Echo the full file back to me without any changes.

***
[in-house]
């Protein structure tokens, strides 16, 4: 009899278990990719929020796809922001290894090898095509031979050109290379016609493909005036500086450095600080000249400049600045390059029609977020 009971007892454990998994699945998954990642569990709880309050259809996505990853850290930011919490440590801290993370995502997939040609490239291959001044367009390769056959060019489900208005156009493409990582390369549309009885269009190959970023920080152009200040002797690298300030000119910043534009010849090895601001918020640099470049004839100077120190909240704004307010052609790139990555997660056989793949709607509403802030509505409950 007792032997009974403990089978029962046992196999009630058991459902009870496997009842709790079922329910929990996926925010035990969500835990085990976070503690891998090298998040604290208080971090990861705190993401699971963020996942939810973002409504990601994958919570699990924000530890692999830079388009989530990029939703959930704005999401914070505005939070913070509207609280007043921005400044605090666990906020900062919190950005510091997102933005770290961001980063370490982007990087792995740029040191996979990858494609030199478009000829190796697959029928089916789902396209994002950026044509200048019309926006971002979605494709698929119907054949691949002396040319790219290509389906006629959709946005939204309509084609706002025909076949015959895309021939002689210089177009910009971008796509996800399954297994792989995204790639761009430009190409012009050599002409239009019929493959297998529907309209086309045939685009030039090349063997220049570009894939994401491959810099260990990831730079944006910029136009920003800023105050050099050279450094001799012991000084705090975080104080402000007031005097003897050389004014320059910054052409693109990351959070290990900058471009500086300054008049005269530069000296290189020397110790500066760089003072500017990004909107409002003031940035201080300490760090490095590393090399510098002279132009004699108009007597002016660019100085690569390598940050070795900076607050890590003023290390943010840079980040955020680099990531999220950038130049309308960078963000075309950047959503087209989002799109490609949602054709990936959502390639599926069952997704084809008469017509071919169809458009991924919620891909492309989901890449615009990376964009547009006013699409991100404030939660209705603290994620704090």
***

[in-house]
């Protein structure tokens, strides 16, 4: 009899278990990719929020796809922001290894090898095509031979050109290379016609493909005036500086450095600080000249400049600045390059029609977020 009971007892454990998994699945998954990642569990709880309050259809996505990853850290930011919490440590801290993370995502997939040609490239291959001044367009390769056959060019489900208005156009493409990582390369549309009885269009190959970023920080152009200040002797690298300030000119910043534009010849090895601001918020640099470049004839100077120190909240704004307010052609790139990555997660056989793949709607509403802030509505409950 007792032997009974403990089978029962046992196999009630058991459902009870496997009842709790079922329910929990996926925010035990969500835990085990976070503690891998090298998040604290208080971090990861705190993401699971963020996942939810973002409504990601994958919570699990924000530890692999830079388009989530990029939703959930704005999401914070505005939070913070509207609280007043921005400044605090666990906020900062919190950005510091997102933005770290961001980063370490982007990087792995740029040191996979990858494609030199478009000829190796697959029928089916789902396209994002950026044509200048019309926006971002979605494709698929119907054949691949002396040319790219290509389906006629959709946005939204309509084609706002025909076949015959895309021939002689210089177009910009971008796509996800399954297994792989995204790639761009430009190409012009050599002409239009019929493959297998529907309209086309045939685009030039090349063997220049570009894939994401491959810099260990990831730079944006910029136009920003800023105050050099050279450094001799012991000084705090975080104080402000007031005097003897050389004014320059910054052409693109990351959070290990900058471009500086300054008049005269530069000296290189020397110790500066760089003072500017990004909107409002003031940035201080300490760090490095590393090399510098002279132009004699108009007597002016660019100085690569390598940050070795900076607050890590003023290390943010840079980040955020680099990531999220950038130049309308960078963000075309950047959503087209989002799109490609949602054709990936959502390639599926069952997704084809008469017509071919169809458009991924919620891909492309989901890449615009990376964009547009006013699409991100404030939660209705603290994620704090």